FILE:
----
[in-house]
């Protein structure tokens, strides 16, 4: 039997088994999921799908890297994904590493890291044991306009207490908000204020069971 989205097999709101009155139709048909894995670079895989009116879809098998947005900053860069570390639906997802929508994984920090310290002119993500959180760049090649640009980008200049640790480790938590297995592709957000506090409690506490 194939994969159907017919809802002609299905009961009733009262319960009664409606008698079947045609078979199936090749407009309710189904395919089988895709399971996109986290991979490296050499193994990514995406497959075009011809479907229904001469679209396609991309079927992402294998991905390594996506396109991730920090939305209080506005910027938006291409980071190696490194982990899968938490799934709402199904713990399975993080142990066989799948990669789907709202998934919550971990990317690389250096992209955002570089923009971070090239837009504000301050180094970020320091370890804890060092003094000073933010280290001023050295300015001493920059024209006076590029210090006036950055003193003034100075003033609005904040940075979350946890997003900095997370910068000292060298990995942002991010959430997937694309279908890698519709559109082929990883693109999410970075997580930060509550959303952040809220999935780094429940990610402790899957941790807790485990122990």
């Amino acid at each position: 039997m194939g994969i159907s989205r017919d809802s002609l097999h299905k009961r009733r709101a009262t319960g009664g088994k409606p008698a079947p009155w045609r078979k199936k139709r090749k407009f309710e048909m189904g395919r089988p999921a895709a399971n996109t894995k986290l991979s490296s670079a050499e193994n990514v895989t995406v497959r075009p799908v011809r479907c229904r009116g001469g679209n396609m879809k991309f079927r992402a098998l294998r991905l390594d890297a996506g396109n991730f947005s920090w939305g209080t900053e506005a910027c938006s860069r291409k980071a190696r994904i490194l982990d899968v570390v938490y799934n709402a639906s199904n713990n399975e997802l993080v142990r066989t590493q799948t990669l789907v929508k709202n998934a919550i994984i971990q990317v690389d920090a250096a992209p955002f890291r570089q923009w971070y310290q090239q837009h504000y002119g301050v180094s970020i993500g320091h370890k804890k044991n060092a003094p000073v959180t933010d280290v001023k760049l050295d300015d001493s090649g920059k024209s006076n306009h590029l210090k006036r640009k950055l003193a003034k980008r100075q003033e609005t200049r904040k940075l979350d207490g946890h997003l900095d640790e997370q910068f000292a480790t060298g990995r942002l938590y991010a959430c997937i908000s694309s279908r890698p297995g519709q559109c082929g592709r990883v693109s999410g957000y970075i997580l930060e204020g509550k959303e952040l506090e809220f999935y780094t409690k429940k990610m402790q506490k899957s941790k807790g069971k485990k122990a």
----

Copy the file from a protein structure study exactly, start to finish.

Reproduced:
[in-house]
């Protein structure tokens, strides 16, 4: 039997088994999921799908890297994904590493890291044991306009207490908000204020069971 989205097999709101009155139709048909894995670079895989009116879809098998947005900053860069570390639906997802929508994984920090310290002119993500959180760049090649640009980008200049640790480790938590297995592709957000506090409690506490 194939994969159907017919809802002609299905009961009733009262319960009664409606008698079947045609078979199936090749407009309710189904395919089988895709399971996109986290991979490296050499193994990514995406497959075009011809479907229904001469679209396609991309079927992402294998991905390594996506396109991730920090939305209080506005910027938006291409980071190696490194982990899968938490799934709402199904713990399975993080142990066989799948990669789907709202998934919550971990990317690389250096992209955002570089923009971070090239837009504000301050180094970020320091370890804890060092003094000073933010280290001023050295300015001493920059024209006076590029210090006036950055003193003034100075003033609005904040940075979350946890997003900095997370910068000292060298990995942002991010959430997937694309279908890698519709559109082929990883693109999410970075997580930060509550959303952040809220999935780094429940990610402790899957941790807790485990122990």
């Amino acid at each position: 039997m194939g994969i159907s989205r017919d809802s002609l097999h299905k009961r009733r709101a009262t319960g009664g088994k409606p008698a079947p009155w045609r078979k199936k139709r090749k407009f309710e048909m189904g395919r089988p999921a895709a399971n996109t894995k986290l991979s490296s670079a050499e193994n990514v895989t995406v497959r075009p799908v011809r479907c229904r009116g001469g679209n396609m879809k991309f079927r992402a098998l294998r991905l390594d890297a996506g396109n991730f947005s920090w939305g209080t900053e506005a910027c938006s860069r291409k980071a190696r994904i490194l982990d899968v570390v938490y799934n709402a639906s199904n713990n399975e997802l993080v142990r066989t590493q799948t990669l789907v929508k709202n998934a919550i994984i971990q990317v690389d920090a250096a992209p955002f890291r570089q923009w971070y310290q090239q837009h504000y002119g301050v180094s970020i993500g320091h370890k804890k044991n060092a003094p000073v959180t933010d280290v001023k760049l050295d300015d001493s090649g920059k024209s006076n306009h590029l210090k006036r640009k950055l003193a003034k980008r100075q003033e609005t200049r904040k940075l979350d207490g946890h997003l900095d640790e997370q910068f000292a480790t060298g990995r942002l938590y991010a959430c997937i908000s694309s279908r890698p297995g519709q559109c082929g592709r990883v693109s999410g957000y970075i997580l930060e204020g509550k959303e952040l506090e809220f999935y780094t409690k429940k990610m402790q506490k899957s941790k807790g069971k485990k122990a």